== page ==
The lone moment of the story that does escape the tent – Andy’s miraculous recovery – does provide one interesting wrinkle, when he enters the Bella Union to remind Cy of how cruel he was, leaving him in the woods. It fuels the growing tension between Cy and his two disciples, Eddie and Joanie, even more than Flora’s employment or last episode’s con of Ellsworth. It’s clear Cy is just as ruthless and indulgently violent as Al; but Cy does it with a top hat and a well-manicured smile on his face, as deceptive as anything Flora tells Joanie in “Bullock Returns”.

But this moment is awash in a sea of less significant developments; “Bullock Returns to Camp” is full of small, furtive glances to the future, which makes much of the episode feel like an incomplete thought. Alma, in particular, feels like a character in flux in this episode: while Trixie and Seth both go to bat for her, she vascillates between flustered excitement and cunning match maker, two strange roles to see the show’s most measured character develop suddenly, even with her laudnum withdrawals behind her. Brom’s body is barely into the ground, and Alma is already a new woman, content to stay in a strange, dangerous place to see where her connection to Bullock may take her.

Deadwood Bullock Returns to Camp

Quietly, Bullock may be the single most engaging element of the episode: “Bullock Returns” is a bit of a grounding moment for Deadwood‘s cantankerous moral center. After all, he begins the hour making an illegal arrest of Jack McCall (dumping him in Yankton for them to take care of, inviting all sorts of potential pressure to follow him back to camp), and neglects to tell Alma that he’s a married man (a fact we learn in passing a few episodes earlier); it seems the supposed man of honor has his own complications, complexities a bit more ephemeral than shooting men guilty of murder or being cranky as fuck all the time.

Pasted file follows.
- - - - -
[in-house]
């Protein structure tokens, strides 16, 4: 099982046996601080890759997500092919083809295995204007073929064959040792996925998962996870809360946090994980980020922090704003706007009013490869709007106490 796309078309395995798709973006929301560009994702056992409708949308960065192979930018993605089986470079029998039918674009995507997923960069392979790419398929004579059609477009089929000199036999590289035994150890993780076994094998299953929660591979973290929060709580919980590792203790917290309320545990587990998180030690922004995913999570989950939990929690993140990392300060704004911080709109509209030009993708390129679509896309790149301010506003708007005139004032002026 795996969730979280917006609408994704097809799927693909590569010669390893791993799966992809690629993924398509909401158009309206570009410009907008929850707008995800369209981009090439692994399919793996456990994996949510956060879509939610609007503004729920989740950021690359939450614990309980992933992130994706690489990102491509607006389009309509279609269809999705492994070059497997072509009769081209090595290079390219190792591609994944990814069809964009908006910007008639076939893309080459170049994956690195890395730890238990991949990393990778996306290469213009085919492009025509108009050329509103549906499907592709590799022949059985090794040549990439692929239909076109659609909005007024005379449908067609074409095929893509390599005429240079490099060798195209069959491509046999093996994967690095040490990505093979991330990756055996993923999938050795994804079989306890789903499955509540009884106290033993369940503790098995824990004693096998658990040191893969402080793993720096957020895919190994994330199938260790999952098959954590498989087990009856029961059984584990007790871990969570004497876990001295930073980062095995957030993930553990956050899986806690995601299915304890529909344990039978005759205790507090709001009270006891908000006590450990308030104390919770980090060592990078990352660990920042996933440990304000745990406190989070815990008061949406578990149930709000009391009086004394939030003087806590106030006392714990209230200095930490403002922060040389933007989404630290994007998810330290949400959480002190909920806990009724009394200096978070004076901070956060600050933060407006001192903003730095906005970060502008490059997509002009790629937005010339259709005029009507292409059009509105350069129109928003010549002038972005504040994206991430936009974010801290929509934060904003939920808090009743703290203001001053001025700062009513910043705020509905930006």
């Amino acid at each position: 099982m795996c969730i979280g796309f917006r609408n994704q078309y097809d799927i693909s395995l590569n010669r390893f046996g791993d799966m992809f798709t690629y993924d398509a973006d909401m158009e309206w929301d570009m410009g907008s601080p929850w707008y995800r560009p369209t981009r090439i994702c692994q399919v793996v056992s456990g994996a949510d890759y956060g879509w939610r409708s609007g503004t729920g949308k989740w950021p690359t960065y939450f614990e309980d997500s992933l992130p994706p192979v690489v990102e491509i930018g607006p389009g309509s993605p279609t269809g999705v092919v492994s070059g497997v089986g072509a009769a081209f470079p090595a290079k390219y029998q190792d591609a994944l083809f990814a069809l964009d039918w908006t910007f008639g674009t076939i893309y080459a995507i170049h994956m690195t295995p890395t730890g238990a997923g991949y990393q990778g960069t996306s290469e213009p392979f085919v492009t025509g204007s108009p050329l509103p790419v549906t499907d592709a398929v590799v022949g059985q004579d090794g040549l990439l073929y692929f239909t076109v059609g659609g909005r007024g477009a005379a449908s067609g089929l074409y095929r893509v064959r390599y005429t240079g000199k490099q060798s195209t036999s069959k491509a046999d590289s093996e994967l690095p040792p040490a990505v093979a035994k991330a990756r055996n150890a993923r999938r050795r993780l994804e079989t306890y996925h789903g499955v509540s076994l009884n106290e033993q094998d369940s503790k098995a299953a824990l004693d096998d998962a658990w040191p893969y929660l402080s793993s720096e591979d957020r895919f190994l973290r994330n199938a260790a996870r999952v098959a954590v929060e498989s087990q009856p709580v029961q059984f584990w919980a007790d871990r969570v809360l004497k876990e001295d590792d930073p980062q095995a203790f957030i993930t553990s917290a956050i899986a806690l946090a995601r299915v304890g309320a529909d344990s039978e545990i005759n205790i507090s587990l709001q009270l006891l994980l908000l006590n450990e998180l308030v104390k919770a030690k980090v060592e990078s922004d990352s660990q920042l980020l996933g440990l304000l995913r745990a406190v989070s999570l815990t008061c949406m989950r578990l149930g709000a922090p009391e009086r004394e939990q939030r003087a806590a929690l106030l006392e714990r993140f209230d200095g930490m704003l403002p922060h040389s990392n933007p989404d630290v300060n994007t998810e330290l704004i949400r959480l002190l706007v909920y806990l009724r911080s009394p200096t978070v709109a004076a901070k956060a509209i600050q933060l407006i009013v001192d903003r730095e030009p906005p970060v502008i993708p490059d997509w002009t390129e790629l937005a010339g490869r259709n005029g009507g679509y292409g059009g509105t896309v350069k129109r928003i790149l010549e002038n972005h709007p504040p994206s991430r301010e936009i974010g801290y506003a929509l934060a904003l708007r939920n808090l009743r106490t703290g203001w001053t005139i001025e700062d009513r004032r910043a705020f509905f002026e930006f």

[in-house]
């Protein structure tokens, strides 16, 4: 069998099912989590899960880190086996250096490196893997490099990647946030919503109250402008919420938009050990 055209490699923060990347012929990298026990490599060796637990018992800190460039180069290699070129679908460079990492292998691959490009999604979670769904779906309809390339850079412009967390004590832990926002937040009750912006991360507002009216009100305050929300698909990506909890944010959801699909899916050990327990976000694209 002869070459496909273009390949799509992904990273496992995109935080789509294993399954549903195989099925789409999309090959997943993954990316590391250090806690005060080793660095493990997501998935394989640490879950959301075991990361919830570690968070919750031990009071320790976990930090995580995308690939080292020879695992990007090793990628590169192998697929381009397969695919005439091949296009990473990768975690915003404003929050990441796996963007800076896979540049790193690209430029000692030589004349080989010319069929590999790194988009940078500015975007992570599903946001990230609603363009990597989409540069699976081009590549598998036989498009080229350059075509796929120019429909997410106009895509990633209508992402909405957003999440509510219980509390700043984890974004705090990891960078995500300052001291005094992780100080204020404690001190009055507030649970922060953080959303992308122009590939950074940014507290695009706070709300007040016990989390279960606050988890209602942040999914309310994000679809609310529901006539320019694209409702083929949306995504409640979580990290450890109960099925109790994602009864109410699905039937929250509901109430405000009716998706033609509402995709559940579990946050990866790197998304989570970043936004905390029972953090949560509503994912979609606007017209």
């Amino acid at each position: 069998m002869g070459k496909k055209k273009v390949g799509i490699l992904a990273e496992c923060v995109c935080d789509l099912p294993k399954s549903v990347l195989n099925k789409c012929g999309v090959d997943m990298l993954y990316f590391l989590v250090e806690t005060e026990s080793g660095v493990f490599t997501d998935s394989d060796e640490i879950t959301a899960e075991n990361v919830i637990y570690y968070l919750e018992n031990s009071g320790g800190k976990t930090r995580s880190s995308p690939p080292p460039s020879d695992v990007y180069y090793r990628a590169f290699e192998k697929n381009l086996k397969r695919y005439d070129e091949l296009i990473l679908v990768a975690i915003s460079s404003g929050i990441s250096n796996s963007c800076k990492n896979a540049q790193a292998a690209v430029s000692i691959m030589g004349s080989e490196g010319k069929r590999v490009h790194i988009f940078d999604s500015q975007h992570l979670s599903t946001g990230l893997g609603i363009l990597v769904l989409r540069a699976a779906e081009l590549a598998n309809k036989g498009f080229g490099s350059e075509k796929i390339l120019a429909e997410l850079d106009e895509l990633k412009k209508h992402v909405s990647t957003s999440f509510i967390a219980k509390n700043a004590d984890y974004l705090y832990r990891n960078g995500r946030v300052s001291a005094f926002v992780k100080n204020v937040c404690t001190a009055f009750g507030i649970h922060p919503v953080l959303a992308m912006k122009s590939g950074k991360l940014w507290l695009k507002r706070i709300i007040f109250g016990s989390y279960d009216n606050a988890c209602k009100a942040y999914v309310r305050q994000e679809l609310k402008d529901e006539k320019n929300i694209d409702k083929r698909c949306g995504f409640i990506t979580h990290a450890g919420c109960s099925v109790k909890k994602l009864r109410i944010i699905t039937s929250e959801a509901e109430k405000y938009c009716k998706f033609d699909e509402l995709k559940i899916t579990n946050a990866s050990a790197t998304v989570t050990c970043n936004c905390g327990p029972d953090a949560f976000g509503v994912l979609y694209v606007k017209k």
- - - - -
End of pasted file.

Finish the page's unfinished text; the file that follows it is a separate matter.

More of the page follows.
That little note brings a lot of texture to Bullock’s character; as a whole, “Bullock Returns to Camp” lives and dies on these little textural moments, relying on them to fill in the gaps where the truncated story of the hour can’t. To the episode’s credit, they mostly work extremely well: Farnum’s frustration, Dan’s deadly obsession, and Trixie’s resignation are all powerful, revealing moments for central characters, critical presences in an hour lacking the kinetic sense of movement driving the show’s earliest hours. “Bullock Returns to Camp” isn’t a particularly memorable episode of the series – but it is a necessary one, a thematic bridge between the show’s two larger, more distinct arcs of season one.

other thoughts/observations:

  • invisible sources of conflict carry over to the episode’s most emotional scene, where Jane and Charlie have one-sided conversations at Bill’s grave. The weight of the unseen is heavy in “Bullock Returns,” and Charlie’s emotional reaction coming to terms with his friend’s death is a potent, heartbreaking moment.
  • the Sol/Trixie relationship is one Deadwood really wants to tease us with early on; given how little of a presence it serves the series as a larger whole in future seasons, these early hints feel a bit hollow.
  • in Charlie’s most adorable move, he brings items for his new friends Seth and Sol to sell at their hardware store.
  • Seth gives no fucks: he puts the reconnoitering of Alma’s claim on Al’s shoulders, promising to come for his head if the assayer he suggests tries to pull any funny business.
  • Andy returns to the Bella Union to see his belongings discarded, and Cy unconcerned for his well being, beyond what financial gain they might be able to make together. Andy, disgusted by how easily he was disposed, passes on the offer.
  • after another seizure, Doc is starting to think the Reverend may have a brain tumor; the Reverend believes it is the divine hand of God guiding him, yet another example of the invisible forces at play in this hour.
  • When Bullock arrives at the Gem to talk to Al, Al can’t help but poke him, greeting him by asking if he should be armed for their impending conversation.
  • Farnum’s ability to speak around his own point leads to some of the show’s finest writing; it’s always a pleasure to hear him manipulate language to serve his cowardly purposes.
  • Trixie is on fire this episode, basically challenging Al to kill her for lying to him, and calling Alma a “rich cunt” after she offers to set her up with a new life in New York. Trixie is determined to take over her own life in Deadwood, whether it kills her or not.
  • a note on One Vile Rewatch; due to personal reasons, there have been some delays in the publishing of these columns. With the movie scheduled to air 5/31, this means these reviews will be coming twice a day through the rest of the month. The best way to make sure you don’t miss any of those columns is to bookmark the category, follow TV Never Sleeps on Facebook, or me on Twitter for the latest updates.